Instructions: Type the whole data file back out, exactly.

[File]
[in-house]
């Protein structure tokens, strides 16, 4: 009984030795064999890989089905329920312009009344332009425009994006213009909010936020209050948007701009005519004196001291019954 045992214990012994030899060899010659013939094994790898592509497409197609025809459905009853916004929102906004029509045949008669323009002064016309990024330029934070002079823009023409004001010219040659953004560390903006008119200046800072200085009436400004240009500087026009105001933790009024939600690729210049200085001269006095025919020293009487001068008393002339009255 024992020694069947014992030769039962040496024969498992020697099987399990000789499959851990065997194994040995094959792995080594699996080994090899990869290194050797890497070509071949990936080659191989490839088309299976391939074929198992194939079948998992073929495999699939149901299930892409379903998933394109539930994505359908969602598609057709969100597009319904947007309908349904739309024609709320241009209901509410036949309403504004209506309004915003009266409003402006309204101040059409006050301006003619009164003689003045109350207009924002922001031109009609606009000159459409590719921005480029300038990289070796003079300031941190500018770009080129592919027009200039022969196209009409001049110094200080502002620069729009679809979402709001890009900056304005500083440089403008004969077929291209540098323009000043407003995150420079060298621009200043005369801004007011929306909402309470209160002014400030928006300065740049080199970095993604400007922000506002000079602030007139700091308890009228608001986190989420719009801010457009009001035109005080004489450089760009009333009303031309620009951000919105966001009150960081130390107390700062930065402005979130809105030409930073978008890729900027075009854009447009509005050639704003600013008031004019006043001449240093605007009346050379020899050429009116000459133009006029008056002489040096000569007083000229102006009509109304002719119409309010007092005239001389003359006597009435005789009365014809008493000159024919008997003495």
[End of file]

[in-house]
């Protein structure tokens, strides 16, 4: 009984030795064999890989089905329920312009009344332009425009994006213009909010936020209050948007701009005519004196001291019954 045992214990012994030899060899010659013939094994790898592509497409197609025809459905009853916004929102906004029509045949008669323009002064016309990024330029934070002079823009023409004001010219040659953004560390903006008119200046800072200085009436400004240009500087026009105001933790009024939600690729210049200085001269006095025919020293009487001068008393002339009255 024992020694069947014992030769039962040496024969498992020697099987399990000789499959851990065997194994040995094959792995080594699996080994090899990869290194050797890497070509071949990936080659191989490839088309299976391939074929198992194939079948998992073929495999699939149901299930892409379903998933394109539930994505359908969602598609057709969100597009319904947007309908349904739309024609709320241009209901509410036949309403504004209506309004915003009266409003402006309204101040059409006050301006003619009164003689003045109350207009924002922001031109009609606009000159459409590719921005480029300038990289070796003079300031941190500018770009080129592919027009200039022969196209009409001049110094200080502002620069729009679809979402709001890009900056304005500083440089403008004969077929291209540098323009000043407003995150420079060298621009200043005369801004007011929306909402309470209160002014400030928006300065740049080199970095993604400007922000506002000079602030007139700091308890009228608001986190989420719009801010457009009001035109005080004489450089760009009333009303031309620009951000919105966001009150960081130390107390700062930065402005979130809105030409930073978008890729900027075009854009447009509005050639704003600013008031004019006043001449240093605007009346050379020899050429009116000459133009006029008056002489040096000569007083000229102006009509109304002719119409309010007092005239001389003359006597009435005789009365014809008493000159024919008997003495």